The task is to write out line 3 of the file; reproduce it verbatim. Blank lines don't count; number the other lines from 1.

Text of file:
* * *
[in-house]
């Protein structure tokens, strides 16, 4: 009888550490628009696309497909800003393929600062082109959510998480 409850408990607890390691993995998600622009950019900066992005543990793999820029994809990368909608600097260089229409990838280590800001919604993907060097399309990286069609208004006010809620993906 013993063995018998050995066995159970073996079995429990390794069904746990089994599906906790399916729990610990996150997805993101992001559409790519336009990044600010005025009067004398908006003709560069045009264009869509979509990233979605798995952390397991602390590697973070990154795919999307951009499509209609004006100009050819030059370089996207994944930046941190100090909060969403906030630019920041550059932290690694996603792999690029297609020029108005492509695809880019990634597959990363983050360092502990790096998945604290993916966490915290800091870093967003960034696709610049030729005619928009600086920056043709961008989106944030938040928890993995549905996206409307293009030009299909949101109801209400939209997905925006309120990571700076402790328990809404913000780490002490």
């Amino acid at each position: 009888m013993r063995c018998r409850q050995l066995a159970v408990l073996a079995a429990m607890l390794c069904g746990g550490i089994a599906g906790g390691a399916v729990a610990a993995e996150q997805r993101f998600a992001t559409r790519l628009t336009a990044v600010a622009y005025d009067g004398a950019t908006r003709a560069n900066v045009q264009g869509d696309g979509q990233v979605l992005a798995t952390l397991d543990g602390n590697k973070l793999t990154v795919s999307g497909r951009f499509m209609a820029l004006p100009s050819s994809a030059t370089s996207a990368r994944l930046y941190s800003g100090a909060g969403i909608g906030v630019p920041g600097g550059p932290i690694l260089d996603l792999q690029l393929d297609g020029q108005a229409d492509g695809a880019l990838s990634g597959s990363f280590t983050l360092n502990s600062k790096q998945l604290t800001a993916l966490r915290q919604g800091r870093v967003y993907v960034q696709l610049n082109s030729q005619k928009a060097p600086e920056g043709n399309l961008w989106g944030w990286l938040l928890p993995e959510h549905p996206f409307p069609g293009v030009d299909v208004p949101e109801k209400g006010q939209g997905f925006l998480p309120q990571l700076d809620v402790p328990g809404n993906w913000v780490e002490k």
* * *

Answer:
């Amino acid at each position: 009888m013993r063995c018998r409850q050995l066995a159970v408990l073996a079995a429990m607890l390794c069904g746990g550490i089994a599906g906790g390691a399916v729990a610990a993995e996150q997805r993101f998600a992001t559409r790519l628009t336009a990044v600010a622009y005025d009067g004398a950019t908006r003709a560069n900066v045009q264009g869509d696309g979509q990233v979605l992005a798995t952390l397991d543990g602390n590697k973070l793999t990154v795919s999307g497909r951009f499509m209609a820029l004006p100009s050819s994809a030059t370089s996207a990368r994944l930046y941190s800003g100090a909060g969403i909608g906030v630019p920041g600097g550059p932290i690694l260089d996603l792999q690029l393929d297609g020029q108005a229409d492509g695809a880019l990838s990634g597959s990363f280590t983050l360092n502990s600062k790096q998945l604290t800001a993916l966490r915290q919604g800091r870093v967003y993907v960034q696709l610049n082109s030729q005619k928009a060097p600086e920056g043709n399309l961008w989106g944030w990286l938040l928890p993995e959510h549905p996206f409307p069609g293009v030009d299909v208004p949101e109801k209400g006010q939209g997905f925006l998480p309120q990571l700076d809620v402790p328990g809404n993906w913000v780490e002490k």